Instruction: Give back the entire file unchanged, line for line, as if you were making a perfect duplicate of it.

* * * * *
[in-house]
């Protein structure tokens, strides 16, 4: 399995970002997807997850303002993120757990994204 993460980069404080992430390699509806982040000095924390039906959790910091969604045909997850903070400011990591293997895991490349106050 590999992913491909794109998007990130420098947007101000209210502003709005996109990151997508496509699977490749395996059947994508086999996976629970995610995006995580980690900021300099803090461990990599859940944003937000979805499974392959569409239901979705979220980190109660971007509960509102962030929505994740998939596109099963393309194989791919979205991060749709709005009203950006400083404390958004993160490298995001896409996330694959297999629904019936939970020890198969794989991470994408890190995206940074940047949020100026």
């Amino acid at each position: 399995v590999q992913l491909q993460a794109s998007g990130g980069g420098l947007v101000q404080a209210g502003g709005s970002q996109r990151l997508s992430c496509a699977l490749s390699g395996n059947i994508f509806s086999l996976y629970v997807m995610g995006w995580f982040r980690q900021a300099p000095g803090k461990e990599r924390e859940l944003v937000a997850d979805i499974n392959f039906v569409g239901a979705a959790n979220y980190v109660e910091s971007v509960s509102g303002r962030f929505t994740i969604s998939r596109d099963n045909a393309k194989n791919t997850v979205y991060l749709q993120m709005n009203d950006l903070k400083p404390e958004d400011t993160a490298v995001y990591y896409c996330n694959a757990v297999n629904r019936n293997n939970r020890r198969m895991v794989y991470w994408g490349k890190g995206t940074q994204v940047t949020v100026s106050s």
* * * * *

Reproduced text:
[in-house]
């Protein structure tokens, strides 16, 4: 399995970002997807997850303002993120757990994204 993460980069404080992430390699509806982040000095924390039906959790910091969604045909997850903070400011990591293997895991490349106050 590999992913491909794109998007990130420098947007101000209210502003709005996109990151997508496509699977490749395996059947994508086999996976629970995610995006995580980690900021300099803090461990990599859940944003937000979805499974392959569409239901979705979220980190109660971007509960509102962030929505994740998939596109099963393309194989791919979205991060749709709005009203950006400083404390958004993160490298995001896409996330694959297999629904019936939970020890198969794989991470994408890190995206940074940047949020100026």
């Amino acid at each position: 399995v590999q992913l491909q993460a794109s998007g990130g980069g420098l947007v101000q404080a209210g502003g709005s970002q996109r990151l997508s992430c496509a699977l490749s390699g395996n059947i994508f509806s086999l996976y629970v997807m995610g995006w995580f982040r980690q900021a300099p000095g803090k461990e990599r924390e859940l944003v937000a997850d979805i499974n392959f039906v569409g239901a979705a959790n979220y980190v109660e910091s971007v509960s509102g303002r962030f929505t994740i969604s998939r596109d099963n045909a393309k194989n791919t997850v979205y991060l749709q993120m709005n009203d950006l903070k400083p404390e958004d400011t993160a490298v995001y990591y896409c996330n694959a757990v297999n629904r019936n293997n939970r020890r198969m895991v794989y991470w994408g490349k890190g995206t940074q994204v940047t949020v100026s106050s």